I was able to take the knowledge I had learned about the environment and geography from my other courses into the field with me and experience a hands-on learning style. The small group setting of each class at UAS helped me feel comfortable with public speaking and strengthened the connection I had with my professors. I came into the program with no self-confidence or understanding of what I wanted to do with my life and by the end of my time in the program I had transformed into a passionate, engaged individual.
Undergraduate Research Opportunities
At UAS, students in the Cultural Geography emphasis gain hands-on experience with projects like Globalizing Southeast Alaska, a collaborative community research project to visualize the social, environmental, and historical impact of tourism on the Juneau landscape. Under the direction of Dr. Richard Simpson, Geography 490 students constructed an interactive map of the activity of cruise ships in Southeast Alaska from 1977-2017. Projects like this bring students together with professional organizations like the Juneau-Douglas City Museum, whose Juneau History Grant partially funded this research.
Centers for Indigenous Language and Community
Tlingit language speakers, teachers, and learners gather at the ANB Hall in Yakutat, Alaska to listen to the perspective of Tlingit elders speaking in the language about its future and current needs. The maps on the wall show geographic views of the area, the Raven and Eagle panels show the need for balance within Tlingit culture, and the arrangement of people show the ways that a language community centers around Indigenous knowledge sources.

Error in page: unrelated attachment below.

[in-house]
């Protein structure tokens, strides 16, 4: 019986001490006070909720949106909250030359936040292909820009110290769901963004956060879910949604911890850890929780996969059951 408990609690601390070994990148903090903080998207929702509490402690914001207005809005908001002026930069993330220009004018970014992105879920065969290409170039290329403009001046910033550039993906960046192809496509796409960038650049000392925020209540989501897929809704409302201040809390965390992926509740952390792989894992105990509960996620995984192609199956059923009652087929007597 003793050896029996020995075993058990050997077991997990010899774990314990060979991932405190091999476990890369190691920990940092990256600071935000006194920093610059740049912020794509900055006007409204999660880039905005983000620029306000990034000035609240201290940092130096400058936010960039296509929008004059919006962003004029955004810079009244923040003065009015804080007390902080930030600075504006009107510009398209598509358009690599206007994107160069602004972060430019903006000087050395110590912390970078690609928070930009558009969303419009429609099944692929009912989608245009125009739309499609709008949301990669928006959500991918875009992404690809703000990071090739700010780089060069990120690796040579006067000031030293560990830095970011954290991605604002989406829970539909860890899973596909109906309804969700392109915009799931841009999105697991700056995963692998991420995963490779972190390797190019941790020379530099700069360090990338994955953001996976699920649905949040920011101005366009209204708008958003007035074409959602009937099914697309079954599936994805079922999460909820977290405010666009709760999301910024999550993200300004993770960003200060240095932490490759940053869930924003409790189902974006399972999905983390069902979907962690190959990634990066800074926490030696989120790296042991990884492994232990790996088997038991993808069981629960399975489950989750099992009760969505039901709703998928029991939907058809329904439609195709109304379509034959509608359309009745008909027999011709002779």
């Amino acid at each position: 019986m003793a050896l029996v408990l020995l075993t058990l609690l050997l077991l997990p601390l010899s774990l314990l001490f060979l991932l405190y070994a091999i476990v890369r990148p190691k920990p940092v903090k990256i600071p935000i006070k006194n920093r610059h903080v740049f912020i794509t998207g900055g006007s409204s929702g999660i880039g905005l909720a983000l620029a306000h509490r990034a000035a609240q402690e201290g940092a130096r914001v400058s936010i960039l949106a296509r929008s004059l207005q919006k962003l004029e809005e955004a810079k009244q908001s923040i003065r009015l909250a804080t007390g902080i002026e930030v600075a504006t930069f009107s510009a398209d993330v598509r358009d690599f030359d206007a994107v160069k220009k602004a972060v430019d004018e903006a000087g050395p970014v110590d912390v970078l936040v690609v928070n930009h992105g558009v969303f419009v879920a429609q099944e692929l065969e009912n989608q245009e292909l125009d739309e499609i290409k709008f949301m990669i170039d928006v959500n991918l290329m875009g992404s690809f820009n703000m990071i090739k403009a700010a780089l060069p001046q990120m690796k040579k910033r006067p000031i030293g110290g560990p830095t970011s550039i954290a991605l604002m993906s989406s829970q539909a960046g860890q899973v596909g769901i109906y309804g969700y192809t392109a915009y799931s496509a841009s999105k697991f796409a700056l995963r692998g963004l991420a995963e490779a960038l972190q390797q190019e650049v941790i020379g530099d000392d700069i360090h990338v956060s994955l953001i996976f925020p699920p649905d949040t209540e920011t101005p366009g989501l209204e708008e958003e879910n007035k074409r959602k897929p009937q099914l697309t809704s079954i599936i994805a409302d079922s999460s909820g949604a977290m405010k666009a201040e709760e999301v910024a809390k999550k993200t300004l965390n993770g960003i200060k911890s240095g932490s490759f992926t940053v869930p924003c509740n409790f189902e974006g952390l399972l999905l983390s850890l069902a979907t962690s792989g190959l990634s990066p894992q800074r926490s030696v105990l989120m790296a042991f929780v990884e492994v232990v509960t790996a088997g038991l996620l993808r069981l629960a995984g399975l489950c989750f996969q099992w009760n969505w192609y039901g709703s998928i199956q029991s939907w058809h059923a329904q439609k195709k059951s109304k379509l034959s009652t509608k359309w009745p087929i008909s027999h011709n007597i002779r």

Eaglecrest Ski Area
Eaglecrest, Juneau's community ski area, offers 1,400 feet of vertical and 100-600 inches of snowfall per season. Terrain ranges from easy groomers to steep chutes, open bowls, and wooded glades.
In addition to recreation, faculty and students use Eaglecrest to study avalanche dynamics and have developed operational snowpack stability and avalanche forecasting models. The environmental science program maintains a research station at the summit, monitoring weather conditions and providing real-time information on snow conditions for skiers, boarders, and patrollers.
Outdoor studies students takes advantage of the easily accessible backcountry terrain for courses in backcountry skiing and snowboarding, avalanche I and II, and mountaineering.
Attending classes on-campus provides ready access to your professors and on-campus resources like the learning centers, libraries, student services, and more. Traditional classrooms and specialty classrooms with a range of technologies create vital spaces to connect and learn from each other.